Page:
Historically, Arab broadcasters have kept Ramadan programming under their hats until the last minute, releasing details of their shows as late as the week before. But last year, spurred by heavy competition in the pan-Arab market, major stations began releasing their synopses eight weeks earlier. This year, says Saber, information started coming out in late June.

Last year, Lebanon’s LBC tried to make a dent in MBC’s dominance, going head to head with a competing version of Tash ma Tash, made by the man who directed the show’s first series. LBC’s “original” Tash ma Tash flopped. “Ramadan last year was a first experience for us,” says Sana Iskandar, LBC’s media relations manager. “This year we were more prepared and we were able to release the grid to advertisers much sooner, several months in advance, as soon as we had decided on the programming.”

This year LBC is pinning its hopes on another fake ’tache: the one worn by a Saudi woman forced to impersonate a male taxi driver in the comedy Aamsha Bint Aamash. It might not come close to MBC’s ratings, but it offers a cheaper alternative for potential sponsors looking for an ally and a captive audience.

Nothing but static

In Communicate, Journalism, Published journalism, Television on November 22, 2010 at 11:08 pm

Mohamed Alayyan invested millions into ATV, Jordan’s first private TV station. Why, after years of delay, was it shut down on the very day of its planned launch?

Originally published in Communicate, October 2007

It was supposed to be a signal of the long-awaited liberalization of media in Jordan. But ATV isn’t broadcasting any Ramadan specials this year. In fact, as this magazine went to press two years after the station’s planned debut, ATV still hadn’t broadcast anything.

Jordan’s long-awaited first private TV station, ATV will miss regional broadcasting’s most profitable month due to a government shutdown on the day it was due to launch, sparked by wrangling over licensing, paperwork and debt.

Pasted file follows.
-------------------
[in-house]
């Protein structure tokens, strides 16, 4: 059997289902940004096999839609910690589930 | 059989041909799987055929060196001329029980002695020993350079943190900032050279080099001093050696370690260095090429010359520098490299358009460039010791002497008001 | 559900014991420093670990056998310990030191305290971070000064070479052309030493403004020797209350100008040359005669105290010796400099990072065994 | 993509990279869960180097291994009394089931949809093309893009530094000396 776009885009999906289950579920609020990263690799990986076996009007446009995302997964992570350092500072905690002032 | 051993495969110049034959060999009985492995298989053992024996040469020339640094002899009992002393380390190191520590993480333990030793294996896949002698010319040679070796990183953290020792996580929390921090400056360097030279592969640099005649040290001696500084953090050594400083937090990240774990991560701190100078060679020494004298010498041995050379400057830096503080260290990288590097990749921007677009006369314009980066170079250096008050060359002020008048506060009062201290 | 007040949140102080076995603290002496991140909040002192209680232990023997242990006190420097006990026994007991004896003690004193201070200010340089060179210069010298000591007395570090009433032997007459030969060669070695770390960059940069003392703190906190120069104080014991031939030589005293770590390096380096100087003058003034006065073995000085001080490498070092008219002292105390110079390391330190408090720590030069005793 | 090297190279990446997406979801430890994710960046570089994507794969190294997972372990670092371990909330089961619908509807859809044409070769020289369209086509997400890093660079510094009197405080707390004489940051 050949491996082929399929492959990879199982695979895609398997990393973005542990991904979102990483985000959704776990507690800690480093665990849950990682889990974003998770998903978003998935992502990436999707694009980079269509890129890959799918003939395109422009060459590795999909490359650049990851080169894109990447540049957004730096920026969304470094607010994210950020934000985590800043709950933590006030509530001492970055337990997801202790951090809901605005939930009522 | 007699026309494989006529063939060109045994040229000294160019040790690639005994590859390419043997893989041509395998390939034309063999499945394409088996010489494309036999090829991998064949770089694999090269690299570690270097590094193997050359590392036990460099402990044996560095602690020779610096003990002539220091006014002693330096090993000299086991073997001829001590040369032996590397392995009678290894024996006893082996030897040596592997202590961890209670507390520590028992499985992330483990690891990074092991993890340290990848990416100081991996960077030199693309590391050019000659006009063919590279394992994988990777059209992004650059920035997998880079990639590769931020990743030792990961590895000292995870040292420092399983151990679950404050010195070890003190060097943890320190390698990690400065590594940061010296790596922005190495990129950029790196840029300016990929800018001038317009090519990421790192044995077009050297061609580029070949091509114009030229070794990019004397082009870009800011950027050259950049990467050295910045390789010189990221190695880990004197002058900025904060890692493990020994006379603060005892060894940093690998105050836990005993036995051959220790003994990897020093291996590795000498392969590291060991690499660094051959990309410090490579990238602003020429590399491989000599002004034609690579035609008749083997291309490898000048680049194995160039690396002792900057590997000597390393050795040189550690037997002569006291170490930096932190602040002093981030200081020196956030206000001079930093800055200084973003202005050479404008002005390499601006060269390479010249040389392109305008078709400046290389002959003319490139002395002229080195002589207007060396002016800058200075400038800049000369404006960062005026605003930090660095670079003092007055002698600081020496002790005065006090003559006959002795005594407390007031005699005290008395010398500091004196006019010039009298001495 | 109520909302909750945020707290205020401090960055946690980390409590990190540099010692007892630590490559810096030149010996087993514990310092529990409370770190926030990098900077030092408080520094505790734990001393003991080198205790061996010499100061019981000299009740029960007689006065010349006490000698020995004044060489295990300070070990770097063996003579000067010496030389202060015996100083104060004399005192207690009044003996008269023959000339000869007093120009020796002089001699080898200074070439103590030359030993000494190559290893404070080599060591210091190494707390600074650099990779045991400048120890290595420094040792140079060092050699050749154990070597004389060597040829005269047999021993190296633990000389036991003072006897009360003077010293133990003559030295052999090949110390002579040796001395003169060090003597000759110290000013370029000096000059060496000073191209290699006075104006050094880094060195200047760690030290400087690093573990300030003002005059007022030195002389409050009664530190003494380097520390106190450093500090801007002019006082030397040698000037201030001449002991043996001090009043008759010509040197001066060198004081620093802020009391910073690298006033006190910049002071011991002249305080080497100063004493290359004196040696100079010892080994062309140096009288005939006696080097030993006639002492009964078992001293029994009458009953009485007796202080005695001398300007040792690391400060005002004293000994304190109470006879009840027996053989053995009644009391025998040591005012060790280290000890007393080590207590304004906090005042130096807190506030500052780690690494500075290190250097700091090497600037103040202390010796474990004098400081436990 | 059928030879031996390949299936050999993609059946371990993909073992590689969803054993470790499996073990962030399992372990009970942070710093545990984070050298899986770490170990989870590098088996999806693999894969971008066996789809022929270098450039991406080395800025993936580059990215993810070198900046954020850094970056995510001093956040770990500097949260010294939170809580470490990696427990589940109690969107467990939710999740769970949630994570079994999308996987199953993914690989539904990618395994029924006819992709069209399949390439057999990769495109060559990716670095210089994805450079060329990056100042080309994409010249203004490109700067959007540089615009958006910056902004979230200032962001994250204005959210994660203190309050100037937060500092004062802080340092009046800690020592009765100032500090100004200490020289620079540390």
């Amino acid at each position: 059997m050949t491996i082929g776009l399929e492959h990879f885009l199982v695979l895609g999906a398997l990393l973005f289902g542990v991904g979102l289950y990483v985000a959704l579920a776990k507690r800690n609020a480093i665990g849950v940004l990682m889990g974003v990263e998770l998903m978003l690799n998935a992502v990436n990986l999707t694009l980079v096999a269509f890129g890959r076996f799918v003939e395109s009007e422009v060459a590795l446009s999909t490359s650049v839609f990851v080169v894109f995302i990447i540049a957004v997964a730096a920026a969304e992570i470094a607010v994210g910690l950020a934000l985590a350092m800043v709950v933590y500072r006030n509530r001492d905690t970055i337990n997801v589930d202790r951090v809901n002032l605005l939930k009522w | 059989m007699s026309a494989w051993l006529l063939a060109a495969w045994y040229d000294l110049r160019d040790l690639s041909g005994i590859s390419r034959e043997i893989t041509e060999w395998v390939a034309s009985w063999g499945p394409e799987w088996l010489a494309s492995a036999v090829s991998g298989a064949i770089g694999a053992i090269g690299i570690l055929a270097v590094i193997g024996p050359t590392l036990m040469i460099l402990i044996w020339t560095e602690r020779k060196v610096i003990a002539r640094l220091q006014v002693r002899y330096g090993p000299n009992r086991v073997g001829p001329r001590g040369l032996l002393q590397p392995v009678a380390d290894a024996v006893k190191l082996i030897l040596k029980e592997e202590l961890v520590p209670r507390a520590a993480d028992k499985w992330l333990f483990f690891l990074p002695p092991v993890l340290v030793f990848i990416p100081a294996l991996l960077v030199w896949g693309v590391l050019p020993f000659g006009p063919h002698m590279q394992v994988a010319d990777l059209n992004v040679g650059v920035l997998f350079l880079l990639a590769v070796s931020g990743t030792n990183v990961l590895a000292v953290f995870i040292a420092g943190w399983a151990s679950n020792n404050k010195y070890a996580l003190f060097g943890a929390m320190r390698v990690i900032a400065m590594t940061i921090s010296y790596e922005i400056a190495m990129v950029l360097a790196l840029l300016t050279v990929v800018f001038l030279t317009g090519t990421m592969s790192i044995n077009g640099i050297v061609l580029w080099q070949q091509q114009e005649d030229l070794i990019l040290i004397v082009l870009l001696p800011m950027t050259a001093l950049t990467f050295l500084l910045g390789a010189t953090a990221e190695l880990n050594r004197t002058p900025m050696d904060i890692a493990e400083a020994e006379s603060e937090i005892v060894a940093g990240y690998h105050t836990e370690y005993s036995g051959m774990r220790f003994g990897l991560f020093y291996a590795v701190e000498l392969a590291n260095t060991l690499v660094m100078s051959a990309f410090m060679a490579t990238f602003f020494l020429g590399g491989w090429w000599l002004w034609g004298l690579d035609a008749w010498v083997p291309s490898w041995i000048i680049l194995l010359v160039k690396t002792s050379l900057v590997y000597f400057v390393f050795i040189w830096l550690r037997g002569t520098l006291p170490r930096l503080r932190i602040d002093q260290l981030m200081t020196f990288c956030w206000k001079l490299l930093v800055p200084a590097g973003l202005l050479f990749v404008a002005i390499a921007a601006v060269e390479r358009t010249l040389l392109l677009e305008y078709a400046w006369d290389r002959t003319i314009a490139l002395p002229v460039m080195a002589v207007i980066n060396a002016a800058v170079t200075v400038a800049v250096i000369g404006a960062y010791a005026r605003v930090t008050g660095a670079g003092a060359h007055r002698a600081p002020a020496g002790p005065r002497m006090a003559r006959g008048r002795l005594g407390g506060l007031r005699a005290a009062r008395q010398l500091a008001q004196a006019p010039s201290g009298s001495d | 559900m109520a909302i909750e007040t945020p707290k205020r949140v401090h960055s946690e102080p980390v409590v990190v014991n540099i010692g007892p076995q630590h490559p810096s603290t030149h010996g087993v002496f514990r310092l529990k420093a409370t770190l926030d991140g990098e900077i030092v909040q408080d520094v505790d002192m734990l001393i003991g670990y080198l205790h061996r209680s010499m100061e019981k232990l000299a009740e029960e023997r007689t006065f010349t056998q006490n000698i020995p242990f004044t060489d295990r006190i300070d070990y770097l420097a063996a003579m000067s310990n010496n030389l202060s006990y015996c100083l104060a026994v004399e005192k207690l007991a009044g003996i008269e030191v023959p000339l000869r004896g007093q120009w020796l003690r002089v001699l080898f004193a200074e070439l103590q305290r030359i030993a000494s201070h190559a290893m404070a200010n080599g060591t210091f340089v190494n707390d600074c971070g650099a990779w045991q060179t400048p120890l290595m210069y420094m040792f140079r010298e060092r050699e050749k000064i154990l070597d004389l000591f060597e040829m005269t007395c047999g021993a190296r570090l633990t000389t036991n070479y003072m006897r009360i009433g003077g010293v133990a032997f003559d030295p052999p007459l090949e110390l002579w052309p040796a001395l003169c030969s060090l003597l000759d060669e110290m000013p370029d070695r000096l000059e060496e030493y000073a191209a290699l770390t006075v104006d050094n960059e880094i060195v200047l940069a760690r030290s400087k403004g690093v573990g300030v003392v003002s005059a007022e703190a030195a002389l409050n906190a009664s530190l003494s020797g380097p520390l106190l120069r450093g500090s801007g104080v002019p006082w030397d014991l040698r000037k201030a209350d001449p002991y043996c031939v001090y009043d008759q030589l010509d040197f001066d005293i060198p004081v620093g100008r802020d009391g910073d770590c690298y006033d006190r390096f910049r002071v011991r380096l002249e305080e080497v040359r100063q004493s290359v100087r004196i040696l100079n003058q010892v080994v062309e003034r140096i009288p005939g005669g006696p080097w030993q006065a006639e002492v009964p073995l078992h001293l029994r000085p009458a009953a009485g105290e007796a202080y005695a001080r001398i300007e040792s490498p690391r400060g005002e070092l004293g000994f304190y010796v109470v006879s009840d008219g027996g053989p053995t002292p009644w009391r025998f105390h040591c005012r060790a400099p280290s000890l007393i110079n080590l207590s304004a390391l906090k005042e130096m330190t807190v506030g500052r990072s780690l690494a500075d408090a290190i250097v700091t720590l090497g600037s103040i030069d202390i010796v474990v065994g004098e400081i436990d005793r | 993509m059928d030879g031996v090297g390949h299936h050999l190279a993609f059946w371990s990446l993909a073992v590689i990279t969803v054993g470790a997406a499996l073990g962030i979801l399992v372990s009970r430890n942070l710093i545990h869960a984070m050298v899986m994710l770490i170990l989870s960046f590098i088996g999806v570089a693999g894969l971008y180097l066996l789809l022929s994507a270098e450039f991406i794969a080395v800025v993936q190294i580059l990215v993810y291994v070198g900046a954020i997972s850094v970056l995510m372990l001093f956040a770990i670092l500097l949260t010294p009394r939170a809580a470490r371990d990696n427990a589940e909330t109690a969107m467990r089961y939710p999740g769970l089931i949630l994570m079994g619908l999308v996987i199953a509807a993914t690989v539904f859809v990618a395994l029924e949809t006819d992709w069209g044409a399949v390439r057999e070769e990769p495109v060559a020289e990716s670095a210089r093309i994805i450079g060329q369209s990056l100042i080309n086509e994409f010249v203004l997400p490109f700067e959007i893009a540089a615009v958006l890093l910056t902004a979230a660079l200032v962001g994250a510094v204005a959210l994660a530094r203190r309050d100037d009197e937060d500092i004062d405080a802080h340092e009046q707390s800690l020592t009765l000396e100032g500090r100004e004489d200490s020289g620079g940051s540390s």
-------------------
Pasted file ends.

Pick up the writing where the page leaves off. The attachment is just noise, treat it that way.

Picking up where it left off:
Now Amman’s media scene is awash with rumors and speculation over the reasons for the delay and the fate of a station that was originally supposed to launch in late 2005.

The station’s frustrated owner, Mohamed Alayyan, says his losses are hurting him and he is ready to sell. “I cannot take this any more, this damage,” says Alayyan, a 33-year-old entrepreneur who broke ground by publishing Jordan’s first private daily, Al Ghad. “I am bleeding badly.”

EXCUSES, EXCUSES
Although he says rumors about the government buying ATV are unfounded, Alayyan says, “If I have a good buyer at a good price I will sell it definitely. … Right now several big investors have contacted me – I’d rather keep their names till the deal is done – and hopefully they will be able to launch it.”

Mohanned Khatib, managing director of ATV, is a former anchorman at Al Arabiya who was hired by Alayyan to head up the new station. After telling Communicate in 2006 that the station was expecting to launch “sometime around the end of the year” – last year, that is – Khatib says he is now dealing with bureaucrats who offer nothing but “excuses” when it comes to the station’s aborted launch.